Yesterday I had the privilege of listening again to a brilliant Jewish man who has a mind for the things of God but does not even realize the source of his wisdom. Gabor Maté talked about the need to show compassion to the messed up people in society because it is compassion alone that can redeem them. This man, a doctor who works with those who have addictions, speaks of biblical principles, yet claims he is not at all religious.
In chatting with a young Christian man sitting next to me, we agreed that the speaker was so close to the truth that God speaks, yet not quite there. This I noticed when hearing this man speak a few years ago. He has an amazing heart for people, great insights into how we respond to trauma and pain, and wonderful ideas of how to change the world. Yet he missed using important words like “choices” and “sin” and “forgiveness” even though he did talk about “redemption” and “restoration.”
How is it that the heart of God can be seen even in those who don’t acknowledge Him, and others are totally blind to His presence and power? How can a child believe and a university professor cannot? What is different between a tribal nobody who has faith and a religious somebody who is merely faking it? Why can I see God and people far more astute than I cannot?
Paul gave the reasons in 1 Corinthians 2. First, he says that what we cannot see, He reveals: “’What no eye has seen, nor ear heard, nor the heart of man imagined, what God has prepared for those who love him’— these things God has revealed to us through the Spirit.”
God’s power is such that it can open blind eyes, physically as Jesus proved, and spiritually as the Holy Spirit continues to prove. The Spirit can do it because He “searches everything, even the depths of God. For who knows a person’s thoughts except the spirit of that person, which is in him? So also no one comprehends the thoughts of God except the Spirit of God.”
I’ve also studied Greek this week. Part of the lectures and readings were about the task of Bible translators. Actually, it is the same for other linguistic challenges. How can the words from one language and culture be accurately conveyed to another language and culture? This is no easy task.
The difficulties are multiplied when the two cultures are separated by a couple thousand or more years of history, but what about the separation between me, a sinner and mere mortal, and the God of the universe who is perfect, who created all things, and who knows all about everything? How can I possible understand Him? If left to my own devices, this is a total impossibility. However, God understands me, and He didn’t leave me to my own devices . . .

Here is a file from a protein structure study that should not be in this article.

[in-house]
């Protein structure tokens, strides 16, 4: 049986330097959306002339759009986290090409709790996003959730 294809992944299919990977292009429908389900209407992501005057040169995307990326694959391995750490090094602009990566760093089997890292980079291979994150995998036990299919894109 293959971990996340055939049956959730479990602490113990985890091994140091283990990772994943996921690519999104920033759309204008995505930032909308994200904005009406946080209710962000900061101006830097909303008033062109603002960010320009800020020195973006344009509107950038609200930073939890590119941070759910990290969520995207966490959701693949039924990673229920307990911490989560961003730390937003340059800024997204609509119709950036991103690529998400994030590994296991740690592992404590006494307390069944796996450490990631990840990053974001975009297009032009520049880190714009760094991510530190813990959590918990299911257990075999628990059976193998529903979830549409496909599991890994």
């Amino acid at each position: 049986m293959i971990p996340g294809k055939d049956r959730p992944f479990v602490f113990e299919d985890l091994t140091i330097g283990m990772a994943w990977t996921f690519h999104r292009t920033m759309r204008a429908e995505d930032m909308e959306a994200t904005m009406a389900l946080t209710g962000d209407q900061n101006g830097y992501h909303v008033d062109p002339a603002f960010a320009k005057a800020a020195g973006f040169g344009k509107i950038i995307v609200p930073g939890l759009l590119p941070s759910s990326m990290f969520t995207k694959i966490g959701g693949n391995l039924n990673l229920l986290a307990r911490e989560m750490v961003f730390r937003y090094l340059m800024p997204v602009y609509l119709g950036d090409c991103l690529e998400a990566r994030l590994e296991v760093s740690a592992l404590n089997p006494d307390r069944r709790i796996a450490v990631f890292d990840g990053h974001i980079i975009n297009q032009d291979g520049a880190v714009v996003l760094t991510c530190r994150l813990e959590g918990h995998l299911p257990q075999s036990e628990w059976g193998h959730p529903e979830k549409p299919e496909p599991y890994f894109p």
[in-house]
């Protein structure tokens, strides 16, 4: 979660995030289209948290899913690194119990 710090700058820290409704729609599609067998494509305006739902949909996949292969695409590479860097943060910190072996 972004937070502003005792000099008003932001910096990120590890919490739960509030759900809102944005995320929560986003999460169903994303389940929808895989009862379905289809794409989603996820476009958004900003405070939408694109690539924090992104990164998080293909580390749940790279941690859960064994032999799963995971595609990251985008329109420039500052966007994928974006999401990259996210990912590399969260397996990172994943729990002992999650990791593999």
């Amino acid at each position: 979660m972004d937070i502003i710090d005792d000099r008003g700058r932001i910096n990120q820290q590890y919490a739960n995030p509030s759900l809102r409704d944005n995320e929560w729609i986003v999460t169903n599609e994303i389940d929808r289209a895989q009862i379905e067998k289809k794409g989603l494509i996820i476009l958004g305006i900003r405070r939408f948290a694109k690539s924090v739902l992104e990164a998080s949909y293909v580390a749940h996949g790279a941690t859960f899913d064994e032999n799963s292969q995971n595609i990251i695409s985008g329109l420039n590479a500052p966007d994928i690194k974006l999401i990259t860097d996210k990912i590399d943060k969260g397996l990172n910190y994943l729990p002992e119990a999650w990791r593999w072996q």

“Now we have received not the spirit of the world, but the Spirit who is from God, that we might understand the things freely given us by God. And we impart this in words not taught by human wisdom but taught by the Spirit, interpreting spiritual truths to those who are spiritual.”
He does the translating work — I don’t. He gives me the Holy Spirit so I can be receptive, then when He talks to me, I can understand what He says and accept that those words and those truths are from Him. That is so awesome.
The Bible also says why some cannot grasp these things. It is because “the natural person does not accept the things of the Spirit of God, for they are folly to him, and he is not able to understand them because they are spiritually discerned.” Without the Holy Spirit, the Word of God is gibberish, even offensive to their mind and heart. Without God’s translating work, whatever He says is unintelligible.
However, “The spiritual person judges all things, but is himself to be judged by no one. ‘For who has understood the mind of the Lord so as to instruct him?’”
As I read this, I think of Maté, the speaker with an incredible grasp of truth, but not all of it. Obviously, God has given this to him. He talked about his efforts to “not shut down his heart” and he even quoted Jesus Christ, but he also said that he was still seeking answers. As I listened, I wondered if God would one day give him the rest of it, the missing parts that make a grand wholeness to the insights and wisdom he already displayed.
As for me, I could have been intimidated or envious or even smug, but was not. This passage from 1 Corinthians ends with a humbling declaration of what I know to be true. Even as I struggle to give Him the priority in my thoughts, the Bible tells me, “But we have the mind of Christ.”
To that, I must agree — only God can do such a thing, and bow my head before Him.